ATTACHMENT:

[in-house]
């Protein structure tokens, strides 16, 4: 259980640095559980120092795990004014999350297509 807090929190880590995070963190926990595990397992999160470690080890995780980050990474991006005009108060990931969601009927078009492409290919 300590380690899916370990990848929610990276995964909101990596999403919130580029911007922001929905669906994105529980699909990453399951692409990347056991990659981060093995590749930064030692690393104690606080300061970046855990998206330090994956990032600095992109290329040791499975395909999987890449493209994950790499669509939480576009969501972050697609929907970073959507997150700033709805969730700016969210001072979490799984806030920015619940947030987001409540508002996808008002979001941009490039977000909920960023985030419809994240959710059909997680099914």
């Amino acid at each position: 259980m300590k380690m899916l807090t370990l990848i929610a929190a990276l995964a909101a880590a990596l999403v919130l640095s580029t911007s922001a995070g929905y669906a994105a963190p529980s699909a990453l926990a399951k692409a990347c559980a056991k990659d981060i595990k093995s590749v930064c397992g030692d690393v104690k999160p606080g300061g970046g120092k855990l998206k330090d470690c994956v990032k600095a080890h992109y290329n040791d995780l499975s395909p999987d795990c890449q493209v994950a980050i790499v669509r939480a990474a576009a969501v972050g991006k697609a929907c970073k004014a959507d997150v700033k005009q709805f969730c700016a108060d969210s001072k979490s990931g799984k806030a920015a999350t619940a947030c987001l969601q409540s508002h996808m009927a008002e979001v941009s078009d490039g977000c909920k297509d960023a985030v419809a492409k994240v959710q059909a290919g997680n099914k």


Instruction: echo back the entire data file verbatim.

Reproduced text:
[in-house]
């Protein structure tokens, strides 16, 4: 259980640095559980120092795990004014999350297509 807090929190880590995070963190926990595990397992999160470690080890995780980050990474991006005009108060990931969601009927078009492409290919 300590380690899916370990990848929610990276995964909101990596999403919130580029911007922001929905669906994105529980699909990453399951692409990347056991990659981060093995590749930064030692690393104690606080300061970046855990998206330090994956990032600095992109290329040791499975395909999987890449493209994950790499669509939480576009969501972050697609929907970073959507997150700033709805969730700016969210001072979490799984806030920015619940947030987001409540508002996808008002979001941009490039977000909920960023985030419809994240959710059909997680099914």
């Amino acid at each position: 259980m300590k380690m899916l807090t370990l990848i929610a929190a990276l995964a909101a880590a990596l999403v919130l640095s580029t911007s922001a995070g929905y669906a994105a963190p529980s699909a990453l926990a399951k692409a990347c559980a056991k990659d981060i595990k093995s590749v930064c397992g030692d690393v104690k999160p606080g300061g970046g120092k855990l998206k330090d470690c994956v990032k600095a080890h992109y290329n040791d995780l499975s395909p999987d795990c890449q493209v994950a980050i790499v669509r939480a990474a576009a969501v972050g991006k697609a929907c970073k004014a959507d997150v700033k005009q709805f969730c700016a108060d969210s001072k979490s990931g799984k806030a920015a999350t619940a947030c987001l969601q409540s508002h996808m009927a008002e979001v941009s078009d490039g977000c909920k297509d960023a985030v419809a492409k994240v959710q059909a290919g997680n099914k």